Typical LLC formation documents may specify how many members must vote to dissolve the LLC, or provide a future date for dissolution. However, if these documents do not specify the terms of dissolution, Maryland law kicks in.
Under Maryland statutes, absent direction in the formation documents, an LLC can be dissolved only in three ways:
- By unanimous consent by the members.
- An individual member successfully seeks a judicial dissolution.
- The company has no members for a period of 90 days.
File Articles of Dissolution
Once the members of an LLC resolve to dissolve a Maryland LLC, they must take several administrative steps before doing so. First, they must prepare an Articles of Dissolution form and then file it with the Maryland State Department of Assessments and Taxation.
This document lists the name of the LLC, the date that the LLC's articles of organization were filed in Maryland, and the date for dissolution. Various affidavits are also required in Maryland regarding tangible personal property owned by the LLC. Once the articles of dissolution are filed together with the filing fee, LLC members must act to close the business.
Notifying Creditors and Paying Debts
What exactly do LLC members have to accomplish in order to wind down the affairs of their LLC before dissolution? Essentially, this comes down to addressing all remaining debts and liabilities and notifying all creditors.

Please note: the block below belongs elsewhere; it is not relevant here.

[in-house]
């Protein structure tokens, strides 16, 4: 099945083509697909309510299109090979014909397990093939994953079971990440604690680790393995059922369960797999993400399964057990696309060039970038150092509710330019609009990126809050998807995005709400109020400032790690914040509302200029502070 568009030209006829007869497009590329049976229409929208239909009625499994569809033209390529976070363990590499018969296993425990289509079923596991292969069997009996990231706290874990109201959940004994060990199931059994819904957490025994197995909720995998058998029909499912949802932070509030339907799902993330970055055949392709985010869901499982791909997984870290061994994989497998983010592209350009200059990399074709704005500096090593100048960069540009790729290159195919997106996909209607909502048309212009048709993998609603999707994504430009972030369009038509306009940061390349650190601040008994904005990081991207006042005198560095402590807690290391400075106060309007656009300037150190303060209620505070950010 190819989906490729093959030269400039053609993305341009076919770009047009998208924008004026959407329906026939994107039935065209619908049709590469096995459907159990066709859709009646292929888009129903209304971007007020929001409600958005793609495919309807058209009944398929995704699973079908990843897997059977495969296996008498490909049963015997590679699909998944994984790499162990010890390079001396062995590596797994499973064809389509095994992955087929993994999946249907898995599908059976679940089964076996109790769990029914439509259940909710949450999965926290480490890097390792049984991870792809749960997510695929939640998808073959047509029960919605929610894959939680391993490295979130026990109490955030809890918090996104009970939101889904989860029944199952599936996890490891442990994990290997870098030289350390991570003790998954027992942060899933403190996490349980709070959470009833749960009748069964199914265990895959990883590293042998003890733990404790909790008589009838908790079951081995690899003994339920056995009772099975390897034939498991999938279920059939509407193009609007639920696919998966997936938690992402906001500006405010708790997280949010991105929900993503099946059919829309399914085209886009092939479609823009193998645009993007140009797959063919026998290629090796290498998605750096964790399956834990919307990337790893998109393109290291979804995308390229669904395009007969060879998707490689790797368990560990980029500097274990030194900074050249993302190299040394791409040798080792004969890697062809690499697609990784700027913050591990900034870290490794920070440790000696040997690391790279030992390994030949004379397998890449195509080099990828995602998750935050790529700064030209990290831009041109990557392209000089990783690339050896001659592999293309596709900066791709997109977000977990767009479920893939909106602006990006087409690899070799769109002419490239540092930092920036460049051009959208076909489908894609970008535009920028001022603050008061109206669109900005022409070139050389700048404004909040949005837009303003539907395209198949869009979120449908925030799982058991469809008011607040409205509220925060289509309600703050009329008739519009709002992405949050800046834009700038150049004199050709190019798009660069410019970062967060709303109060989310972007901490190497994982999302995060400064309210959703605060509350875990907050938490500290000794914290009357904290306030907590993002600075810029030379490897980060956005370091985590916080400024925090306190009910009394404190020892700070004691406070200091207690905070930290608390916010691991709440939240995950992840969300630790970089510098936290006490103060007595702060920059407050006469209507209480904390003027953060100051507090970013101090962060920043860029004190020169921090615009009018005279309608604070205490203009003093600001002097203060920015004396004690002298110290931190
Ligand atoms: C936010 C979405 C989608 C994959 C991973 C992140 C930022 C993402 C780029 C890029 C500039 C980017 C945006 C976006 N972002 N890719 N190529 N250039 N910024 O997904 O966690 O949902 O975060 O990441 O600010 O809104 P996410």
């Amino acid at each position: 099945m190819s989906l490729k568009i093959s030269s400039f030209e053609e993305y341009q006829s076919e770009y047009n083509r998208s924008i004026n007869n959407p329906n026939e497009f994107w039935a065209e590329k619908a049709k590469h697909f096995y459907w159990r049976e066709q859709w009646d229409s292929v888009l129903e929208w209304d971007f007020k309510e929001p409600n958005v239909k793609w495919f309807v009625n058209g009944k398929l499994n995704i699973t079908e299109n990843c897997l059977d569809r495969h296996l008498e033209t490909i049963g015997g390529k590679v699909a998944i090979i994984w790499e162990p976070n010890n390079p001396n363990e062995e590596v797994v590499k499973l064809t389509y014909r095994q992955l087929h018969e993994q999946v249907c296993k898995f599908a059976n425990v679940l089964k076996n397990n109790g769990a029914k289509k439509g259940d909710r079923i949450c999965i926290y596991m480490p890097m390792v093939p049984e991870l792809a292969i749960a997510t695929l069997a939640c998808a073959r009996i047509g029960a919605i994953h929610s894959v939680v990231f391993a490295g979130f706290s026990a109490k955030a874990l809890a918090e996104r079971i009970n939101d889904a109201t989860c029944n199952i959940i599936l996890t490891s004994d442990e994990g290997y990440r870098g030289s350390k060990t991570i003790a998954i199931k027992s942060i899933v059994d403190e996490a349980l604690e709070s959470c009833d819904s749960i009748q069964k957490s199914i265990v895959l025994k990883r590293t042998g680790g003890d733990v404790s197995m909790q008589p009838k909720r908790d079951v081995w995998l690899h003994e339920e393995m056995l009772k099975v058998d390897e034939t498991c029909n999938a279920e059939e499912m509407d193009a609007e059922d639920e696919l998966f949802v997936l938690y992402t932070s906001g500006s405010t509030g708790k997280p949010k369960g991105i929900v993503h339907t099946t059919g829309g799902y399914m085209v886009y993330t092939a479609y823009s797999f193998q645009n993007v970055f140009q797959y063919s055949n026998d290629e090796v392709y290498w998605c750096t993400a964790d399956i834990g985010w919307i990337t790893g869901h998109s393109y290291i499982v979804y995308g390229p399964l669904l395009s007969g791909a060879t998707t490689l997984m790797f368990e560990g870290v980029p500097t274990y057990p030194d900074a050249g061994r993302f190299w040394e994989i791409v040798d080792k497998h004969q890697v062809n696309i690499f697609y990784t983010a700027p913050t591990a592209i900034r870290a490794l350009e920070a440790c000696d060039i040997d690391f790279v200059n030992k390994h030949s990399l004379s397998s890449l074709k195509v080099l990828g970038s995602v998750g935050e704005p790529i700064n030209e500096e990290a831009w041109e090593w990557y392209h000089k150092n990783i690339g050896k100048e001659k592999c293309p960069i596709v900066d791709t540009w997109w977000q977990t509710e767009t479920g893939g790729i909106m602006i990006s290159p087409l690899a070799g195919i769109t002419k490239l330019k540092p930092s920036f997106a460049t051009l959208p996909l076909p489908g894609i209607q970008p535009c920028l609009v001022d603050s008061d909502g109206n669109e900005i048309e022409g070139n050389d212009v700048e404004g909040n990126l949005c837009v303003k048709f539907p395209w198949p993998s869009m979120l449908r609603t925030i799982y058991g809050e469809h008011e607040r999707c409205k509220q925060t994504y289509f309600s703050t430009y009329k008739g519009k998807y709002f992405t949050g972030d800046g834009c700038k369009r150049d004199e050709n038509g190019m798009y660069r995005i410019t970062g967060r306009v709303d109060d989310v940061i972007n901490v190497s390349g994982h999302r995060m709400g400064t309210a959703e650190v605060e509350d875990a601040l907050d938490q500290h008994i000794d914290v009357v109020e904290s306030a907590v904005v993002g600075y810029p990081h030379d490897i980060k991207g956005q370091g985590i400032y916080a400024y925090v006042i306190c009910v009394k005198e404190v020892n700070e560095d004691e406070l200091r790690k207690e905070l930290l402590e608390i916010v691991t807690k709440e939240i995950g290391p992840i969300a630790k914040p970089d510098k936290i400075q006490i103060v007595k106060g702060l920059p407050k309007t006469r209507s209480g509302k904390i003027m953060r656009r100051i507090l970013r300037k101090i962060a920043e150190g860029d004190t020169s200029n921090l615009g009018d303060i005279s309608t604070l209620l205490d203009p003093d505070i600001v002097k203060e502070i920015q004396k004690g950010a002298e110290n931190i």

The members must put together a plan to deal with all outstanding LLC debts with current LLC assets. They have to provide this plan and the proposed date of dissolution to each and every LLC creditor and lender. It is customary to also notify clients, as well as other businesses the LLC has worked with.
Finally, the members must pay outstanding wages to its employees and cancel any outstanding registrations, permits, licenses and business names currently held by the LLC. If the LLC has a manager, this responsibility will fall to them. There may be final LLC tax documents to submit as well.
Remaining LLC Assets
All of the LLC's remaining assets can be used to pay the final LLC liabilities and debts. If the LLC has business assets remaining after all of the debts have been paid, these belong to the LLC members.